Today in History: Nov. 15

Love Me Tender, Elvis Presley’s first film, debuted in movie theaters 60 years ago today. Presley, a new star, was billed third among the actors, after Richard Egan and Debra Paget.

It is the only film in which (spoiler alert) a character played by Elvis Presley dies. Fans were upset by this; most important, Presley’s mother cried at the scene, which is understandable. The studio added a reprise of the title song, sung by a “ghost Elvis” over the end credits, to help the fans. Because of his mother’s upset, Presley included a stipulation in future movie contracts that his characters not die on screen.

Presley’s recording of the song, “Love Me Tender” was already on the charts when 20th Century Fox was finishing the film; as a result the studio added four songs to the film soundtrack. Presley’s remaining films all included songs whether or not circumstances in the plot demanded them.

Film historians report that Presley arrived on the set overly prepared: he had memorized his lines, everyone else’s lines, and all the stage directions. The film (after the jump):

 
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One day in the Kansas State Penitentiary, a convict learned about an easy job: his cell mate had worked for a farmer and the farmer kept all of his cash in a safe at the house. Plans were hatched, and the amount of money stashed in this safe grew and grew as the plans more and more resembled a sure thing. The two men were paroled and in need of a sure thing and a new beginning. That safe sang out to them.

The two men took hostage the family of Herbert Clutter of Holcomb, Kansas, on this date in 1959, and when they discovered there was no safe (Mr. Clutter paid his farmhands and creditors by check and had done so for years), they killed Mr. Clutter, his wife, and the two children still living at home. Instead of thousands of dollars, they made off with about fifty dollars and a transistor radio. The two men were arrested about six weeks later, tried, found guilty, executed in 1965.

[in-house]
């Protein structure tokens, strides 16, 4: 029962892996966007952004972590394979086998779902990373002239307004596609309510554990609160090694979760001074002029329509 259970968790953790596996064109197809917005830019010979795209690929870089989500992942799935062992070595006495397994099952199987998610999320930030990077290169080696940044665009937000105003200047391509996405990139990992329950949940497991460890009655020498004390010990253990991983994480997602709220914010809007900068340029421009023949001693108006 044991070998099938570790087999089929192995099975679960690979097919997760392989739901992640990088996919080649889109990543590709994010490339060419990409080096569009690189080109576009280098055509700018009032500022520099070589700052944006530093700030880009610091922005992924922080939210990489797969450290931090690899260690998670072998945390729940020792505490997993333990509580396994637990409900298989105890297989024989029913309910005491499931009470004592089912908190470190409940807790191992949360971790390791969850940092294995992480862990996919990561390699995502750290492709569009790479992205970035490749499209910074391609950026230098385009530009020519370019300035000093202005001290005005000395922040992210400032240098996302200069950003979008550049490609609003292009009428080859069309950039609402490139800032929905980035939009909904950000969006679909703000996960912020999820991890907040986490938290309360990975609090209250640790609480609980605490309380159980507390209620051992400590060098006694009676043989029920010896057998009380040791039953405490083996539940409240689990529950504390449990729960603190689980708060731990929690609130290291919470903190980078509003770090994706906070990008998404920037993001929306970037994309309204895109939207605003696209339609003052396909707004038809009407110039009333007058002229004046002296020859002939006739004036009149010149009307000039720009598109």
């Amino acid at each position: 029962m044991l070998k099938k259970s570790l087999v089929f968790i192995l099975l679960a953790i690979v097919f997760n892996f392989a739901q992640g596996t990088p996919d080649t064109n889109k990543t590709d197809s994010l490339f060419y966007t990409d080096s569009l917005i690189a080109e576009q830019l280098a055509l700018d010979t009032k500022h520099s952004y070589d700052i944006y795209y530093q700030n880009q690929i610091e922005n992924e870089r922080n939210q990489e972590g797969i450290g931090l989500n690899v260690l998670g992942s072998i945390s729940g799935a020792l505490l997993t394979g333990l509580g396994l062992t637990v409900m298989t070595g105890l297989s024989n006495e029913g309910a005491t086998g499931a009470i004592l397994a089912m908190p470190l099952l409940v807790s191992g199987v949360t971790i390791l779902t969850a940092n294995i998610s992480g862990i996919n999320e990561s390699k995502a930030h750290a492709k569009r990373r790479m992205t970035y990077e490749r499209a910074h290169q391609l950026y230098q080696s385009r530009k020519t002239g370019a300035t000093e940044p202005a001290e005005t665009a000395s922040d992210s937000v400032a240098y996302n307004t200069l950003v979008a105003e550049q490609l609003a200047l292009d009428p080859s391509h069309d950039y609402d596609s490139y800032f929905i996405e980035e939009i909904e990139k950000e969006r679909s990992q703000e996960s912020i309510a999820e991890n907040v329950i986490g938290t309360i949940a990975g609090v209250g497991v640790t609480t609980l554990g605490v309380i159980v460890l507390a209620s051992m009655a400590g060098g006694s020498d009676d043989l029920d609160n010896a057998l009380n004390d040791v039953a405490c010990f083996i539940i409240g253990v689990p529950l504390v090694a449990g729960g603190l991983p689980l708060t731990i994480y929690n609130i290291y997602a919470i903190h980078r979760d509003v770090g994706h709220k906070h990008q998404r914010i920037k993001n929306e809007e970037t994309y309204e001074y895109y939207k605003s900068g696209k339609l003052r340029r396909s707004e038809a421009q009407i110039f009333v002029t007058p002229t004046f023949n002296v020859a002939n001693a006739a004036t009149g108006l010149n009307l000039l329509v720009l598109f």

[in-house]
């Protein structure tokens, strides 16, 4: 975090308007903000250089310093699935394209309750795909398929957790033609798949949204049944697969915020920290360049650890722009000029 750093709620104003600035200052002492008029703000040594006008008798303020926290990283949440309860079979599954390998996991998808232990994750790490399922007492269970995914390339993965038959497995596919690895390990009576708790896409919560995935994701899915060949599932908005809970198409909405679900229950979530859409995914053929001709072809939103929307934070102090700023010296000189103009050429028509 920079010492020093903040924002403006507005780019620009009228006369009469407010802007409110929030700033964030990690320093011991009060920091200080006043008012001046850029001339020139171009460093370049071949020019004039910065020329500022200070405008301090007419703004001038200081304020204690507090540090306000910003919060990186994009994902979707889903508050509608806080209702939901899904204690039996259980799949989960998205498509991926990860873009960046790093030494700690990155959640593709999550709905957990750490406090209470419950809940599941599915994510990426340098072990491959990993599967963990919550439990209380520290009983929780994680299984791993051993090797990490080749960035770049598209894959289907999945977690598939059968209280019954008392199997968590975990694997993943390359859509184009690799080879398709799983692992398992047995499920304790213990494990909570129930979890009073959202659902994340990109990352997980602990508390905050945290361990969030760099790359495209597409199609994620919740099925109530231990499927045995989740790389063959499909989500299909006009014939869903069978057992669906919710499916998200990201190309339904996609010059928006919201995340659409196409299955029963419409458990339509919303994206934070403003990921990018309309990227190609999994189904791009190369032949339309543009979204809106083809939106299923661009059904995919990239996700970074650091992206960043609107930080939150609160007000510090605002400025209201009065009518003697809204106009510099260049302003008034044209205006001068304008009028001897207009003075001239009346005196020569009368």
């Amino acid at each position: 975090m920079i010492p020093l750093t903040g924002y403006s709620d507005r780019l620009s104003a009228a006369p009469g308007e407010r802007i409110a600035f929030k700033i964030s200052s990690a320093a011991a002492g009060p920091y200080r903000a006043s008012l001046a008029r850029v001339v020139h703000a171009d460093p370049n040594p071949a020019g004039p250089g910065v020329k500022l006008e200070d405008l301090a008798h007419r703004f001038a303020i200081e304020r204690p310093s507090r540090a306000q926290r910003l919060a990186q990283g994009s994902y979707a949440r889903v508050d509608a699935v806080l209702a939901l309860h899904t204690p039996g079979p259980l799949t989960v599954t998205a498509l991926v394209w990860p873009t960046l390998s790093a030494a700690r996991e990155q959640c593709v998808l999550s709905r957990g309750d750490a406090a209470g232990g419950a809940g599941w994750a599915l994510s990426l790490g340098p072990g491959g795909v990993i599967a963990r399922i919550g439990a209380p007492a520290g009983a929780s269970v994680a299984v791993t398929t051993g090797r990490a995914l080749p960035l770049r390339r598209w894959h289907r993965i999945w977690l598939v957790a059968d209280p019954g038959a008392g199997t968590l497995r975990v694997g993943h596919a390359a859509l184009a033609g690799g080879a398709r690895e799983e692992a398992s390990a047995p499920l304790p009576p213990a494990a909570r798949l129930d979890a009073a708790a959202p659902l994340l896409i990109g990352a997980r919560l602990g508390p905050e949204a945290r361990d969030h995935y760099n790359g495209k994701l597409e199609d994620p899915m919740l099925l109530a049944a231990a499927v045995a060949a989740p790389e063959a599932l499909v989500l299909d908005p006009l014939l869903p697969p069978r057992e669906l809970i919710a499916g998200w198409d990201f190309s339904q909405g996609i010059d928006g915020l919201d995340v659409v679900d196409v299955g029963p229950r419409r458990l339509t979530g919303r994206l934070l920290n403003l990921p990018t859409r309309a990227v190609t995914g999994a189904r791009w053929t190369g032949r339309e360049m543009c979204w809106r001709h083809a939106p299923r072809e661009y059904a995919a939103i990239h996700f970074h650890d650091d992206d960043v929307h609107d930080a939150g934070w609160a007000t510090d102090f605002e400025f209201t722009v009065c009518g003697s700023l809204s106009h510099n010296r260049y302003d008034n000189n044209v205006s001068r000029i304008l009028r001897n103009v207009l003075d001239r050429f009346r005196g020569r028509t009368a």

In the early 1960s, a writer interviewed the killers while they were awaiting their fates and he started to write about the crime and the small town in which innocence had been killed. Truman Capote’s series of articles, titled “In Cold Blood,” started to appear in the New Yorker magazine in September 1965 and the whole series was published in book form in 1966.

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Atlanta was burned down on this date in 1864 by the Union forces led by Gen. William T. Sherman.

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The cornerstone of the Jefferson Memorial was laid by President Franklin Roosevelt on this date in 1939.

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Alger Hiss died 20 years ago today.

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Georgia O’Keeffe was born on this date in 1887. Marianne Moore was born in 1887 on this date.

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Judge Joseph Wapner is 97 today. Ed Asner is 87 today. Petula Clark is 84 today. (She has a new album out, titled From Now On.)

Yaphet Kotto is 77 today. Sam Waterston is 76 today. Daniel Pinkwater is 75 today. Daniel Barenboim is 74. Governor Bill Richardson is 69. Beverly D’Angelo is 65 today.

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